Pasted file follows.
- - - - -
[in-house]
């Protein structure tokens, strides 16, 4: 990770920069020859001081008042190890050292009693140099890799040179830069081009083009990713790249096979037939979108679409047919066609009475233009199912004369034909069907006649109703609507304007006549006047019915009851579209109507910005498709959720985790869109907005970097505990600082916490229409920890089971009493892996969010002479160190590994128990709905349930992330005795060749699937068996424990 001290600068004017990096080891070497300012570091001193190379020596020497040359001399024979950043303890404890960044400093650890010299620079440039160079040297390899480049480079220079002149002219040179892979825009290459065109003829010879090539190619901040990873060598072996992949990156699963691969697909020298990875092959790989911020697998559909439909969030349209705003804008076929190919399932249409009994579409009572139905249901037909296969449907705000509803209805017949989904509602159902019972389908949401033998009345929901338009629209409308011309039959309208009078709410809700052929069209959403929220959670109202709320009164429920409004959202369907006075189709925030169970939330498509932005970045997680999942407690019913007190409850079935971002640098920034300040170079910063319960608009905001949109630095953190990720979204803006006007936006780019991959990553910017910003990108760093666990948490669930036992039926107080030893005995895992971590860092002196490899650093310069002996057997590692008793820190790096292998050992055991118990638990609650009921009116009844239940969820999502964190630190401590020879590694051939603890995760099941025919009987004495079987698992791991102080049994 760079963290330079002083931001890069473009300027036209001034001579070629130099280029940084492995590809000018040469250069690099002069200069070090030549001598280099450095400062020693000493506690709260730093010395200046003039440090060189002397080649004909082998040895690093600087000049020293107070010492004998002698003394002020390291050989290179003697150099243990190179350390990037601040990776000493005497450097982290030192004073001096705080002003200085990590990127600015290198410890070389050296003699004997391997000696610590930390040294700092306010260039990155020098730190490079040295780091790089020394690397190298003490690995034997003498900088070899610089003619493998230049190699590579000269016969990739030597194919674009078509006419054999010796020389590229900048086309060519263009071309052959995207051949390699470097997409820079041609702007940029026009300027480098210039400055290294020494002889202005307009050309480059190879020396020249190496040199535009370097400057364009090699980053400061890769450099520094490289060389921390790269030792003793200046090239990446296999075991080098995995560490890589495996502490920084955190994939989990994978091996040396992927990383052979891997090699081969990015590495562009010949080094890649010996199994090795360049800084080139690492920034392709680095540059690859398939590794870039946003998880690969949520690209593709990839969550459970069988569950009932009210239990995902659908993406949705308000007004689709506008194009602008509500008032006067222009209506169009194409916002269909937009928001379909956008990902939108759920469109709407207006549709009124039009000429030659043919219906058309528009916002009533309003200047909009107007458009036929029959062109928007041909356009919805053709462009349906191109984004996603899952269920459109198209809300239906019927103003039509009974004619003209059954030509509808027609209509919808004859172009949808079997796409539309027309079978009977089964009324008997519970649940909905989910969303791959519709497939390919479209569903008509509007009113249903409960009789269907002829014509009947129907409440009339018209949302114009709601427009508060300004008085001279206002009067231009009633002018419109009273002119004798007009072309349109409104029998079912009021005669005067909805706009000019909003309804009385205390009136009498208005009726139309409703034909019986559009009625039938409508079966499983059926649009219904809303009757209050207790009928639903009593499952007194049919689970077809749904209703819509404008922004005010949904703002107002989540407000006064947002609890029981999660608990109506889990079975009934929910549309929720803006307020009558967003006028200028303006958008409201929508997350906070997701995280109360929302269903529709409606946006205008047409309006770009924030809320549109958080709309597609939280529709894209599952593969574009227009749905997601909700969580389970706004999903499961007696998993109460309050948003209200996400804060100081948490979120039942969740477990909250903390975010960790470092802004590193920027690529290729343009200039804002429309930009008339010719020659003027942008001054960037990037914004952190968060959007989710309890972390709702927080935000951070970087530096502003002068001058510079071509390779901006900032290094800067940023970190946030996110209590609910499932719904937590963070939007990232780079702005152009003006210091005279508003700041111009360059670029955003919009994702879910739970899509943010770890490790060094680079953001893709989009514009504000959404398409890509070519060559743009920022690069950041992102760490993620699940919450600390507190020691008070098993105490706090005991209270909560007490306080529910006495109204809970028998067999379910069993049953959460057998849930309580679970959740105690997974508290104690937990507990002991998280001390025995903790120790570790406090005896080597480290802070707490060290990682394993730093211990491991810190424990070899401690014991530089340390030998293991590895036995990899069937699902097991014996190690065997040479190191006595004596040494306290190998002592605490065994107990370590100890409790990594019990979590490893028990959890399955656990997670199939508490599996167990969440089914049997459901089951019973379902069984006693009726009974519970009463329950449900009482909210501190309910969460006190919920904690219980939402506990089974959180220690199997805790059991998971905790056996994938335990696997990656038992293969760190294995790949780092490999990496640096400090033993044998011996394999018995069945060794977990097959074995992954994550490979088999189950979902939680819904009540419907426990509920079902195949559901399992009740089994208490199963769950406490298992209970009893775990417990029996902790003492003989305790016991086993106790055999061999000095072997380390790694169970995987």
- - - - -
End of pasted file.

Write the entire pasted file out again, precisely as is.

[in-house]
């Protein structure tokens, strides 16, 4: 990770920069020859001081008042190890050292009693140099890799040179830069081009083009990713790249096979037939979108679409047919066609009475233009199912004369034909069907006649109703609507304007006549006047019915009851579209109507910005498709959720985790869109907005970097505990600082916490229409920890089971009493892996969010002479160190590994128990709905349930992330005795060749699937068996424990 001290600068004017990096080891070497300012570091001193190379020596020497040359001399024979950043303890404890960044400093650890010299620079440039160079040297390899480049480079220079002149002219040179892979825009290459065109003829010879090539190619901040990873060598072996992949990156699963691969697909020298990875092959790989911020697998559909439909969030349209705003804008076929190919399932249409009994579409009572139905249901037909296969449907705000509803209805017949989904509602159902019972389908949401033998009345929901338009629209409308011309039959309208009078709410809700052929069209959403929220959670109202709320009164429920409004959202369907006075189709925030169970939330498509932005970045997680999942407690019913007190409850079935971002640098920034300040170079910063319960608009905001949109630095953190990720979204803006006007936006780019991959990553910017910003990108760093666990948490669930036992039926107080030893005995895992971590860092002196490899650093310069002996057997590692008793820190790096292998050992055991118990638990609650009921009116009844239940969820999502964190630190401590020879590694051939603890995760099941025919009987004495079987698992791991102080049994 760079963290330079002083931001890069473009300027036209001034001579070629130099280029940084492995590809000018040469250069690099002069200069070090030549001598280099450095400062020693000493506690709260730093010395200046003039440090060189002397080649004909082998040895690093600087000049020293107070010492004998002698003394002020390291050989290179003697150099243990190179350390990037601040990776000493005497450097982290030192004073001096705080002003200085990590990127600015290198410890070389050296003699004997391997000696610590930390040294700092306010260039990155020098730190490079040295780091790089020394690397190298003490690995034997003498900088070899610089003619493998230049190699590579000269016969990739030597194919674009078509006419054999010796020389590229900048086309060519263009071309052959995207051949390699470097997409820079041609702007940029026009300027480098210039400055290294020494002889202005307009050309480059190879020396020249190496040199535009370097400057364009090699980053400061890769450099520094490289060389921390790269030792003793200046090239990446296999075991080098995995560490890589495996502490920084955190994939989990994978091996040396992927990383052979891997090699081969990015590495562009010949080094890649010996199994090795360049800084080139690492920034392709680095540059690859398939590794870039946003998880690969949520690209593709990839969550459970069988569950009932009210239990995902659908993406949705308000007004689709506008194009602008509500008032006067222009209506169009194409916002269909937009928001379909956008990902939108759920469109709407207006549709009124039009000429030659043919219906058309528009916002009533309003200047909009107007458009036929029959062109928007041909356009919805053709462009349906191109984004996603899952269920459109198209809300239906019927103003039509009974004619003209059954030509509808027609209509919808004859172009949808079997796409539309027309079978009977089964009324008997519970649940909905989910969303791959519709497939390919479209569903008509509007009113249903409960009789269907002829014509009947129907409440009339018209949302114009709601427009508060300004008085001279206002009067231009009633002018419109009273002119004798007009072309349109409104029998079912009021005669005067909805706009000019909003309804009385205390009136009498208005009726139309409703034909019986559009009625039938409508079966499983059926649009219904809303009757209050207790009928639903009593499952007194049919689970077809749904209703819509404008922004005010949904703002107002989540407000006064947002609890029981999660608990109506889990079975009934929910549309929720803006307020009558967003006028200028303006958008409201929508997350906070997701995280109360929302269903529709409606946006205008047409309006770009924030809320549109958080709309597609939280529709894209599952593969574009227009749905997601909700969580389970706004999903499961007696998993109460309050948003209200996400804060100081948490979120039942969740477990909250903390975010960790470092802004590193920027690529290729343009200039804002429309930009008339010719020659003027942008001054960037990037914004952190968060959007989710309890972390709702927080935000951070970087530096502003002068001058510079071509390779901006900032290094800067940023970190946030996110209590609910499932719904937590963070939007990232780079702005152009003006210091005279508003700041111009360059670029955003919009994702879910739970899509943010770890490790060094680079953001893709989009514009504000959404398409890509070519060559743009920022690069950041992102760490993620699940919450600390507190020691008070098993105490706090005991209270909560007490306080529910006495109204809970028998067999379910069993049953959460057998849930309580679970959740105690997974508290104690937990507990002991998280001390025995903790120790570790406090005896080597480290802070707490060290990682394993730093211990491991810190424990070899401690014991530089340390030998293991590895036995990899069937699902097991014996190690065997040479190191006595004596040494306290190998002592605490065994107990370590100890409790990594019990979590490893028990959890399955656990997670199939508490599996167990969440089914049997459901089951019973379902069984006693009726009974519970009463329950449900009482909210501190309910969460006190919920904690219980939402506990089974959180220690199997805790059991998971905790056996994938335990696997990656038992293969760190294995790949780092490999990496640096400090033993044998011996394999018995069945060794977990097959074995992954994550490979088999189950979902939680819904009540419907426990509920079902195949559901399992009740089994208490199963769950406490298992209970009893775990417990029996902790003492003989305790016991086993106790055999061999000095072997380390790694169970995987």